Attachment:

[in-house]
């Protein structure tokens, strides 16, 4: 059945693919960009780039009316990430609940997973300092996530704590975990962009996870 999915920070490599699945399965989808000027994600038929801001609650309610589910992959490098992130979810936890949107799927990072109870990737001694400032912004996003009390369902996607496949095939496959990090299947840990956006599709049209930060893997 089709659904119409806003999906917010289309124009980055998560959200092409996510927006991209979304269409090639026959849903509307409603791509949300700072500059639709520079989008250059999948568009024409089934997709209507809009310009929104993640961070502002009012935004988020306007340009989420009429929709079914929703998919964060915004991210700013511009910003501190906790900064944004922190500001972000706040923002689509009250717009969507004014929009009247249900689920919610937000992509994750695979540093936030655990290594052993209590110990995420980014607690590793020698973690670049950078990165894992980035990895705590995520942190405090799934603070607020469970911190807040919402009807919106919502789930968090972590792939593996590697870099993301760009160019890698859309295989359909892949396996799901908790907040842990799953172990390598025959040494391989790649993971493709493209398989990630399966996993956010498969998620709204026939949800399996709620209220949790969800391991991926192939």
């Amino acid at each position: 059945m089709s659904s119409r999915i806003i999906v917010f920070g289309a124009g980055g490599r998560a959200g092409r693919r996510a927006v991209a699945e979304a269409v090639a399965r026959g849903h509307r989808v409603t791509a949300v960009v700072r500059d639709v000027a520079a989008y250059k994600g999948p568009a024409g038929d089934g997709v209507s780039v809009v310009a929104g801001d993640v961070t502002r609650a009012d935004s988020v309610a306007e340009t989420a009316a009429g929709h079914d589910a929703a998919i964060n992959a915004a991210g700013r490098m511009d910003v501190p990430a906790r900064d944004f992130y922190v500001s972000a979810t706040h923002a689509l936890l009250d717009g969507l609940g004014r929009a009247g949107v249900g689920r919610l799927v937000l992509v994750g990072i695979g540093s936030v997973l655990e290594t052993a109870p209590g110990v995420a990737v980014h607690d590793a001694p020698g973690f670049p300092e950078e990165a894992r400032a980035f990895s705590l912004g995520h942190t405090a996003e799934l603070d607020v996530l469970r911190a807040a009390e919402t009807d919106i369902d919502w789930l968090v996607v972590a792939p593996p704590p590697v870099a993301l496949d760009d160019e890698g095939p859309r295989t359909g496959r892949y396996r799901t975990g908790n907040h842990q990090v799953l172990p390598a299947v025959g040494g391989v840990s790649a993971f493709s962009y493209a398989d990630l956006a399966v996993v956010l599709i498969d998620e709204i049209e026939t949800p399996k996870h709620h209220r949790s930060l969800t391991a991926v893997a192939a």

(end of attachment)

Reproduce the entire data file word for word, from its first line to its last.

[in-house]
């Protein structure tokens, strides 16, 4: 059945693919960009780039009316990430609940997973300092996530704590975990962009996870 999915920070490599699945399965989808000027994600038929801001609650309610589910992959490098992130979810936890949107799927990072109870990737001694400032912004996003009390369902996607496949095939496959990090299947840990956006599709049209930060893997 089709659904119409806003999906917010289309124009980055998560959200092409996510927006991209979304269409090639026959849903509307409603791509949300700072500059639709520079989008250059999948568009024409089934997709209507809009310009929104993640961070502002009012935004988020306007340009989420009429929709079914929703998919964060915004991210700013511009910003501190906790900064944004922190500001972000706040923002689509009250717009969507004014929009009247249900689920919610937000992509994750695979540093936030655990290594052993209590110990995420980014607690590793020698973690670049950078990165894992980035990895705590995520942190405090799934603070607020469970911190807040919402009807919106919502789930968090972590792939593996590697870099993301760009160019890698859309295989359909892949396996799901908790907040842990799953172990390598025959040494391989790649993971493709493209398989990630399966996993956010498969998620709204026939949800399996709620209220949790969800391991991926192939």
């Amino acid at each position: 059945m089709s659904s119409r999915i806003i999906v917010f920070g289309a124009g980055g490599r998560a959200g092409r693919r996510a927006v991209a699945e979304a269409v090639a399965r026959g849903h509307r989808v409603t791509a949300v960009v700072r500059d639709v000027a520079a989008y250059k994600g999948p568009a024409g038929d089934g997709v209507s780039v809009v310009a929104g801001d993640v961070t502002r609650a009012d935004s988020v309610a306007e340009t989420a009316a009429g929709h079914d589910a929703a998919i964060n992959a915004a991210g700013r490098m511009d910003v501190p990430a906790r900064d944004f992130y922190v500001s972000a979810t706040h923002a689509l936890l009250d717009g969507l609940g004014r929009a009247g949107v249900g689920r919610l799927v937000l992509v994750g990072i695979g540093s936030v997973l655990e290594t052993a109870p209590g110990v995420a990737v980014h607690d590793a001694p020698g973690f670049p300092e950078e990165a894992r400032a980035f990895s705590l912004g995520h942190t405090a996003e799934l603070d607020v996530l469970r911190a807040a009390e919402t009807d919106i369902d919502w789930l968090v996607v972590a792939p593996p704590p590697v870099a993301l496949d760009d160019e890698g095939p859309r295989t359909g496959r892949y396996r799901t975990g908790n907040h842990q990090v799953l172990p390598a299947v025959g040494g391989v840990s790649a993971f493709s962009y493209a398989d990630l956006a399966v996993v956010l599709i498969d998620e709204i049209e026939t949800p399996k996870h709620h209220r949790s930060l969800t391991a991926v893997a192939a």